Why enterprises need messaging apps that go beyond encryption

Back in the day, bulletin boards, internal newsletters and printed employee magazines were how enterprises encouraged internal communication among employees. But then everything changed, increasingly enterprises had to contend with moving to shared offices and expanding globally while many employees began demanding remote working arrangements. As such, enterprises needed to rethink how they could communicate with staff, while enabling communication between staff, both strategically and frequently.

Looking for ways to support these new working arrangements, without compromising the experience for their workers and customers, all while keeping costs at a reasonable level, consumer-based messaging apps emerged as a popular choice. On the face of it, this shift made sense: these messaging apps allowed workers to communicate via their personal devices — often with push notifications — from anywhere that had access to the internet.

Security risks

In recent times, however, it’s become almost impossible to ignore the elephant in the room: security vulnerabilities. It feels as if every week we read headlines of these very tools being compromised by hackers.

While many mobile messaging apps, such as WhatsApp and Viber, have made encrypted mobile communications as a default setting for their users, the reliability of the systems they run on remains questionable — indeed most of these apps hold data on servers that are completely out of the users’ control. Research by Talos Intelligence into some of the market-leading messaging apps that boast of strong security capabilities — WhatsApp, Telegram and Signal — found that attackers could compromise these applications by performing side-channel attacks that target the operating system these apps delegated their security to.

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Furthermore, in May 2019, the FT reported that a vulnerability in the WhatsApp voice libraries was being exploited to enable sophisticated spyware to be pushed directly to victims’ smartphones. Compromised devices would be prone to theft of much, if not all, sensitive information.

According to John Bailie, head of marketing, SaltDNA, while these new apps are trying to move in the right direction for their customers, these consumer apps should not be confused with enterprise-grade encryption solutions for mobile communications.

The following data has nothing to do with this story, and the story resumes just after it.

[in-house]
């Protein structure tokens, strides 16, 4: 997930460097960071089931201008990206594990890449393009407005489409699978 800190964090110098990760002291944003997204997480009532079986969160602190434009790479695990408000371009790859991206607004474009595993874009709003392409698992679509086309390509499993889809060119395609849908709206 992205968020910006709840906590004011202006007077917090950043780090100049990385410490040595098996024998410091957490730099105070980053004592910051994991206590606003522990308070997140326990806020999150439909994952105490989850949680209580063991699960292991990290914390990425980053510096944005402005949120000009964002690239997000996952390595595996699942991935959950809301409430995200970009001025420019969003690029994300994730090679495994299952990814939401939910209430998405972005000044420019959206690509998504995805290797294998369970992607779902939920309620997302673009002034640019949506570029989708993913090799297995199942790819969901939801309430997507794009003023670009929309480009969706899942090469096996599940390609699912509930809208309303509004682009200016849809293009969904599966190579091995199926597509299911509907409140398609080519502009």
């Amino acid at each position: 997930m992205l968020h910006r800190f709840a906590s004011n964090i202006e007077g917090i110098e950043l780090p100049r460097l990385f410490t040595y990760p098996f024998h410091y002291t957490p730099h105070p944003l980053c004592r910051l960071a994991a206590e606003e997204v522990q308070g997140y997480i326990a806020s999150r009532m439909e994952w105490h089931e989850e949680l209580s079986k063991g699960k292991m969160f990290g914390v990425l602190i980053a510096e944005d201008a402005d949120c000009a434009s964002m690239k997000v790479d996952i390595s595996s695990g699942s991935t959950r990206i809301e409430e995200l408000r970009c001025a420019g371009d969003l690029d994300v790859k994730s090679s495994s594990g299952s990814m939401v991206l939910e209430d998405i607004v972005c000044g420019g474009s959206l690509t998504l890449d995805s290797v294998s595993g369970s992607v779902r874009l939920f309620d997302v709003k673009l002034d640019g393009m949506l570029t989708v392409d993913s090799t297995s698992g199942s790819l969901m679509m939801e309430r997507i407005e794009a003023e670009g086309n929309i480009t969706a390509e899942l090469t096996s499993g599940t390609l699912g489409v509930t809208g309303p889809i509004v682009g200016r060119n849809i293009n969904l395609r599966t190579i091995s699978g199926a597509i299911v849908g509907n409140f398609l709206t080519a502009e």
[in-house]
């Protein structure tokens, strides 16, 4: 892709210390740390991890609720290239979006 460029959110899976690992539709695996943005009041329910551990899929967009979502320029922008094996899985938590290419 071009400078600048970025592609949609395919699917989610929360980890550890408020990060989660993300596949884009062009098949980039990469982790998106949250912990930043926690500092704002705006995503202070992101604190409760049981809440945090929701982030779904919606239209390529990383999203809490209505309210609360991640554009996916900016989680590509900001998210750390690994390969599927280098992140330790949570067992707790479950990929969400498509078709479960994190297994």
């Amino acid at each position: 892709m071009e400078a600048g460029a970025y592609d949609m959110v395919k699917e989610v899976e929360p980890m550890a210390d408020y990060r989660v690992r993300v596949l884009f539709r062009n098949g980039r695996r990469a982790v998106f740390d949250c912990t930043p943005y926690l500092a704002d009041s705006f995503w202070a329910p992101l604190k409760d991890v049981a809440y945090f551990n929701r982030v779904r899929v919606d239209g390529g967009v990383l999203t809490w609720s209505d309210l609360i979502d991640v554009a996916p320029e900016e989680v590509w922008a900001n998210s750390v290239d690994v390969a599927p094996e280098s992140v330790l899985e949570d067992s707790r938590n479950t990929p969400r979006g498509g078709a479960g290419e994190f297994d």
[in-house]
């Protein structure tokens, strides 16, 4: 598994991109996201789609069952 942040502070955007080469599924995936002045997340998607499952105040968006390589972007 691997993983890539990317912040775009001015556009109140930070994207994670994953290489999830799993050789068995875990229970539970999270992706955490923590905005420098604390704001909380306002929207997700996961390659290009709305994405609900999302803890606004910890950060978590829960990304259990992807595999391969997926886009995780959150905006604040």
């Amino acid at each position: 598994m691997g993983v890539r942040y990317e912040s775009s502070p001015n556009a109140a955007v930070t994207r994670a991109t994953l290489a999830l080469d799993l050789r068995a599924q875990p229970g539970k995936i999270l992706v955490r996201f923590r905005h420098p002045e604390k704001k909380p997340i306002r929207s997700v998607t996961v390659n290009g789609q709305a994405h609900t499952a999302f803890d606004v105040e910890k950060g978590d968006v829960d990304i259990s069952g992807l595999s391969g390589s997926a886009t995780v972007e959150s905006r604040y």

“It’s very simple to tap into somebody’s mobile communications,” he said. “Ten years ago, IMSI catchers, devices for intercepting and eavesdropping on mobile phones are portable, cost thousands, nowadays they’re affordable and easily available for anyone to purchase on the likes of eBay and Alibaba, or to build yourself.”

Lack of control

There’s another problem with these consumer-based messaging apps in the enterprise: there’s no central control and no knowledge of who is using them, who is communicating with whom, and the frequency of those communications.

Bailie argued that this is big problem is meeting compliance requirements in regulated industries such as healthcare and finance and for industries like law enforcement where communications records must be saved to ensure accountability.

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He said: “Organisations in these sectors need to be able to choose how their metadata is being stored and monitored, they also need to be able to wipe the data straight away if needs be. Furthermore, they need control over how it’s branded.

“Just as enterprises don’t rely on an employee’s personal device to protect their data networks and sensitive information, they also don’t rely only on their employee’s encrypted app to protect their mobile communications. Enterprises control who has access to which applications in the data centre and can see who accesses what and when; they need the same visibility and control to truly secure their mobile communications. Enterprise customers simply demand it.”

SaltDNA is part of Tech Nation Cyber — the UK’s first national scaleup programme for the cyber security sector. It is aimed at ambitious tech companies ready for growth.

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Andrew Ross

As a reporter with Information Age, Andrew Ross writes articles for technology leaders; helping them manage business critical issues both for today and in the future